By Maryam Rajavi
September 30, 2015
The back-and-forth between supporters and opponents of the Iranian nuclear agreement has yielded at least one positive outcome: It has put a spotlight on the human rights situation in Iran.
What is happening there — the executions, imprisonments, intimidation and repression — is nothing less than a war by the regime against its own people.
As we look to the future, we should recognize that blocking the mullahs’ technological paths to the bomb is not enough to stabilize the region. There is a greater imperative to curtail their political and strategic means of revitalizing this menace in the future. That means keeping the pressure on the human rights issue, because by systematically denying people their rights, the regime maintains its illegitimate hold on power.
My fellow Iranians know that Tehran chased a nuclear weapon in order to compensate for the regime’s domestic vulnerability while expanding its influence in the region. The bomb was meant to safeguard and expand the survival of the ruling theocracy in the face of growing discontent at home.
That is why in the eyes of the Iranian people, the Iranian resistance’s exposure of the regime’s clandestine nuclear program, was such a watershed moment. It struck a blow for the forces of human rights and freedom at home as well as peace and stability in the region.
The nuclear program cannot be isolated from the regime’s flagrant human rights abuses or its regional machinations, which span from Yemen to Iraq to Syria to the Palestinian territories. These are interrelated components and core to Tehran’s political strategy.
It is no coincidence that when the nuclear talks with the West became more serious, Tehran intensified its repression. According to international observers, the number of executions in Iran — most by public hangings from cranes — has exceeded 2,000 during Hassan Rouhani’s presidency.
And despite a budget deficit 50% deeper this year than last, Rouhani’s government has allocated 30% of the budget to the Revolutionary Guard Corps and other state security forces tasked with domestic suppression, not to mention the export of fundamentalism and targeting of dissidents abroad.
Under Rouhani, three brutal assaults took place on Iranian dissidents at Camps Ashraf and Liberty in Iraq. In one of those attacks, directed by Iran’s Quds Force, 52 dissidents — whose safety in Camp Ashraf had been guaranteed by an international agreement signed by the United States — were massacred.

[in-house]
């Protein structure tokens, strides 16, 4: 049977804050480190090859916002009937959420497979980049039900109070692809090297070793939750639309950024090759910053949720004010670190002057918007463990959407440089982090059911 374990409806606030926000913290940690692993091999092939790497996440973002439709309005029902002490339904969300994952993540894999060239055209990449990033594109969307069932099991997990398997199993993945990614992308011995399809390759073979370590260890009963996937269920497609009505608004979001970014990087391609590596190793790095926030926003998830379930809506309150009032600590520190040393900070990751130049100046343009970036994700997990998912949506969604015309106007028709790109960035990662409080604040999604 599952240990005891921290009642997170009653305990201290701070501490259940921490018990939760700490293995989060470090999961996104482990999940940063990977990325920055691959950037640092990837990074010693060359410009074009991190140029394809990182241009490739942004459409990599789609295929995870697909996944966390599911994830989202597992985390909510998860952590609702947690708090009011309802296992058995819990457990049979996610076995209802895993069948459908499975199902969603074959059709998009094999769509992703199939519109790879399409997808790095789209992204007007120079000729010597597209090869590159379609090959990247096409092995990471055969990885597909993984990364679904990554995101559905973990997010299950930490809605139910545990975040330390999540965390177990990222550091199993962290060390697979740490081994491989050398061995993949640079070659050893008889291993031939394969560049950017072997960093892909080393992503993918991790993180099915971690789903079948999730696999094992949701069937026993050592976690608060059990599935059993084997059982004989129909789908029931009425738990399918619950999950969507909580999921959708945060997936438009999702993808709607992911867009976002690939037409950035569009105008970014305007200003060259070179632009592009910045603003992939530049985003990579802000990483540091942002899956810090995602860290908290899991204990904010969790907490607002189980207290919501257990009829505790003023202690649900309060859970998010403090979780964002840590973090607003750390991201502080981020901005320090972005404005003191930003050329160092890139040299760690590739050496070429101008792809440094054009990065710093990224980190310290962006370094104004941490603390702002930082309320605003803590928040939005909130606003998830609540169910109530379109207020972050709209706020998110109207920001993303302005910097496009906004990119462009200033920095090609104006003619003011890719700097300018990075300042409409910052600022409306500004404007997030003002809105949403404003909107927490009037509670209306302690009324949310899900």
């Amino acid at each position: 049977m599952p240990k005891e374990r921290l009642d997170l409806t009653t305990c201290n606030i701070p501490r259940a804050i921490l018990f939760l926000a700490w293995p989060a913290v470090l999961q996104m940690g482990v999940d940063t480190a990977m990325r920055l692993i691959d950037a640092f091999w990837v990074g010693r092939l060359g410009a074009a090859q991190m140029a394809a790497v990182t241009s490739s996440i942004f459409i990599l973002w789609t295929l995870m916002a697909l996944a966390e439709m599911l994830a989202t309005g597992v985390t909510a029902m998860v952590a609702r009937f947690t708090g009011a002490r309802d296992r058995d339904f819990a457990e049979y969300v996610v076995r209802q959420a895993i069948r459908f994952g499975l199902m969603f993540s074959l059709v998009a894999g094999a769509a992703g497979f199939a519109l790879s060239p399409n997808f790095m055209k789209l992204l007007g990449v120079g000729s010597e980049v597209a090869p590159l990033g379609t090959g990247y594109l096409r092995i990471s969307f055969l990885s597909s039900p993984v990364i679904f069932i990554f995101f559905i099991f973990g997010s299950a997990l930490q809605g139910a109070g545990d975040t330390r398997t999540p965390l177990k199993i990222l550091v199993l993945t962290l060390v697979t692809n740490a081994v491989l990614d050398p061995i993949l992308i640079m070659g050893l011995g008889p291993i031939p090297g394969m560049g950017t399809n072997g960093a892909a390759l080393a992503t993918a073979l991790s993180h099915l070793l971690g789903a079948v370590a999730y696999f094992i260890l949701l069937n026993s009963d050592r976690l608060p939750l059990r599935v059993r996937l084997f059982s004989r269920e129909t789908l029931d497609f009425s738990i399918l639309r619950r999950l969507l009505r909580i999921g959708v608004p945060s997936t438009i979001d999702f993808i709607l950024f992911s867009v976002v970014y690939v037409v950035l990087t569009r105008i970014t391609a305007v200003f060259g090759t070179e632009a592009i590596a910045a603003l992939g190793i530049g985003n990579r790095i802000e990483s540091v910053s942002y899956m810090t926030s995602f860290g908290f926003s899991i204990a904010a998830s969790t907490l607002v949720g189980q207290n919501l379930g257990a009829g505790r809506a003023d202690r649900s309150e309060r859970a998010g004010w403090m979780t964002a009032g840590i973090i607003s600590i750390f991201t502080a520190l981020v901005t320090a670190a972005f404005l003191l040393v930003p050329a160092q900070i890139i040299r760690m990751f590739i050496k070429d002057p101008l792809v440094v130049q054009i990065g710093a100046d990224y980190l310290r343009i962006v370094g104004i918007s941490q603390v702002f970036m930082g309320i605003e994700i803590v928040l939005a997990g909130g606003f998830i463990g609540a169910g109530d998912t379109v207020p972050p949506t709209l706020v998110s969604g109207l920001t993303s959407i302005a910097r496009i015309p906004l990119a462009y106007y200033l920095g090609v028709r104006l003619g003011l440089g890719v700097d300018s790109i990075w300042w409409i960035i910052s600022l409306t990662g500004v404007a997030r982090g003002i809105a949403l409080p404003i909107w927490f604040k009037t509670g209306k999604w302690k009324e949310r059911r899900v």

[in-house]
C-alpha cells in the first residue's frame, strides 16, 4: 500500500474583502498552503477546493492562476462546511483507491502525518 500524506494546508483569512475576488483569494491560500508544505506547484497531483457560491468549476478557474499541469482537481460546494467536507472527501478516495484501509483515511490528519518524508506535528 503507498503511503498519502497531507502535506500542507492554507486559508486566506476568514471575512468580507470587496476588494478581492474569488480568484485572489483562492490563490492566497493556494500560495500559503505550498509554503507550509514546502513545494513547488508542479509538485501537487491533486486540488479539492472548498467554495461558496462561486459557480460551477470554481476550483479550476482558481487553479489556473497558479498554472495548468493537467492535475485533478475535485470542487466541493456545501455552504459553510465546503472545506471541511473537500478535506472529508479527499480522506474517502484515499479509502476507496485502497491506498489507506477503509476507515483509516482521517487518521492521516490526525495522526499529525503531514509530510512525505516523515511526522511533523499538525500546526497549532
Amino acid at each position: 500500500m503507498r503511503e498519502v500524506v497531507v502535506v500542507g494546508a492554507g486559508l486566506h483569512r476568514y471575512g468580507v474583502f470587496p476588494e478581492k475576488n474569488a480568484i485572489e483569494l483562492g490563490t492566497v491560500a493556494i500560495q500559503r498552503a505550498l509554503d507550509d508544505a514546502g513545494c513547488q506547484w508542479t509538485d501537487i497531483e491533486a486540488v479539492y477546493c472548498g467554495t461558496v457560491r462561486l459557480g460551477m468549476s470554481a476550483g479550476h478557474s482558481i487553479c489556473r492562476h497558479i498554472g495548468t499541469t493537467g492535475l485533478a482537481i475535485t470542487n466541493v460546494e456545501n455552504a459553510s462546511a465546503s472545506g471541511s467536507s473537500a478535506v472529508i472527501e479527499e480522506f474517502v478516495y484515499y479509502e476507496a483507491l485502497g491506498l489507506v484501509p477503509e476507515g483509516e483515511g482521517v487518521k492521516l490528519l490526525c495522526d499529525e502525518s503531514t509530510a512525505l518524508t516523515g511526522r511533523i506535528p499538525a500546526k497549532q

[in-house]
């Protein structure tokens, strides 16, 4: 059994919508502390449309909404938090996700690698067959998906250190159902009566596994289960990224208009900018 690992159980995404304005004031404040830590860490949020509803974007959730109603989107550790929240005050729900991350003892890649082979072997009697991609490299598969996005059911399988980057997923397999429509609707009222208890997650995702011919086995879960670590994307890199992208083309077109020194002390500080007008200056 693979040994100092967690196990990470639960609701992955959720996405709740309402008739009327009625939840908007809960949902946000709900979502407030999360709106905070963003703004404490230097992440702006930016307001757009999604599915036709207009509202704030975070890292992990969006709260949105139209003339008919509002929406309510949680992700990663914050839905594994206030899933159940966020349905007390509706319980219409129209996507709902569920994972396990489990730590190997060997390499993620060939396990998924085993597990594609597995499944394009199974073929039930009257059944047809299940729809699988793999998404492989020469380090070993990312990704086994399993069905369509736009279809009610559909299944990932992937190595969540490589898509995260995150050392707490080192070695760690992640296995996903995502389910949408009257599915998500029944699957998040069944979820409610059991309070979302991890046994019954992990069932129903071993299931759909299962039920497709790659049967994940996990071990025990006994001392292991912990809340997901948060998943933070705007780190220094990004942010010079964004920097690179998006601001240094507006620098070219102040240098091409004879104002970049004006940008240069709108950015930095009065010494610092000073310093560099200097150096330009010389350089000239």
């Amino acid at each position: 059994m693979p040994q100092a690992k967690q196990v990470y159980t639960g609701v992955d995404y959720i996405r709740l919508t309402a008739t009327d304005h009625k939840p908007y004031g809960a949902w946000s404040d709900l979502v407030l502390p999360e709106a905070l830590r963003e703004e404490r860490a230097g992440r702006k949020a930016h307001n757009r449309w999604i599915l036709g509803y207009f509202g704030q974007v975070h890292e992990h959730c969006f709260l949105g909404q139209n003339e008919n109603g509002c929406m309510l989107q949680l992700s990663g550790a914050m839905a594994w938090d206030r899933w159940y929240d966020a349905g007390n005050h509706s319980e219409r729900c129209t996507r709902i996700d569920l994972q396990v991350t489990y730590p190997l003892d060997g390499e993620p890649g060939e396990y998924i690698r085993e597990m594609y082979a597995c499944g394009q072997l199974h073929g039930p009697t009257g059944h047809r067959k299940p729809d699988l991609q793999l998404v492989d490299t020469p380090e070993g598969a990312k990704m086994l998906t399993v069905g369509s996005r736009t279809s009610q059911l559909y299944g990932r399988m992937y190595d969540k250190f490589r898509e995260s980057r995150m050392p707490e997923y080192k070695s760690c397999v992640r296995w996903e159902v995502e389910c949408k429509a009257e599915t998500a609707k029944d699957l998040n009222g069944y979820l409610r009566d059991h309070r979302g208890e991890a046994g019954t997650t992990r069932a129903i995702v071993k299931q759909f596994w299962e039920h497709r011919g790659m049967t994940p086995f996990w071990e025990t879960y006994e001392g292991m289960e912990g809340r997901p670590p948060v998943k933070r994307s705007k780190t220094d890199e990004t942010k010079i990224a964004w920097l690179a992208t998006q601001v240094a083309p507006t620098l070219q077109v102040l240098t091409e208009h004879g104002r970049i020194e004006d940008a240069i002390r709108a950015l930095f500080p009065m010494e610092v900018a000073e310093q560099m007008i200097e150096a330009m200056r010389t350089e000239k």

Inside Iran, the brutal crackdown on citizens — including the imprisonment and torture of teachers, students, workers, Sunnis, converts to Christianity, bloggers, journalists and many others — is on the rise. Amnesty International noted in April that “Iranian authorities have retained an iron grip over academic establishments.” Women are routinely harassed or detained for refusing to comply with compulsory veiling.
Despite indications of a serious and deepening power struggle, Rouhani and Iran’s “Supreme Leader,” Ayatollah Ali Khamenei, are certainly united when it comes to finding religious justifications for human rights violations. Most recently, Rouhani defended the pace of executions in Iran by claiming that they “are based either on divine laws or on legislation adopted by the Majlis (parliament), which represents the people. We merely carry out those mandates.”
Their divine mandate apparently extends to exporting terrorism and supporting anti-democratic movements regionally. Immediately after the nuclear agreement in July, Khamenei insisted Iran would continue to provide “support for our friends in the region,” while Rouhani underscored “the continuation of our resilient Islamic movement all across the world of Islam.”
These friends and allies include the Assad regime in Syria, as well as regressive forces in Iraq and Yemen. Iranian support has acted as the most significant contributor to regional destabilization, and in fact helped fuel the rise of ISIS. Indeed, Tehran’s regional designs are the greatest barrier to mobilizing the region against threats to freedom.
My message to the United States and the West is that the long-term solution to the Iranian threat lies neither in foreign military intervention nor in collaboration with a regime that is so oppressive at home and so destabilizing abroad.
With the nuclear deal, however misguided it may be, in place, the right policy going forward is to encourage and support the Iranian people’s desire for democratic change and to speak out for human rights.
Rajavi is the president-elect of the National Council of Resistance of Iran, a coalition of Iranian opposition groups committed to a democratic, secular and nonnuclear republic in Iran.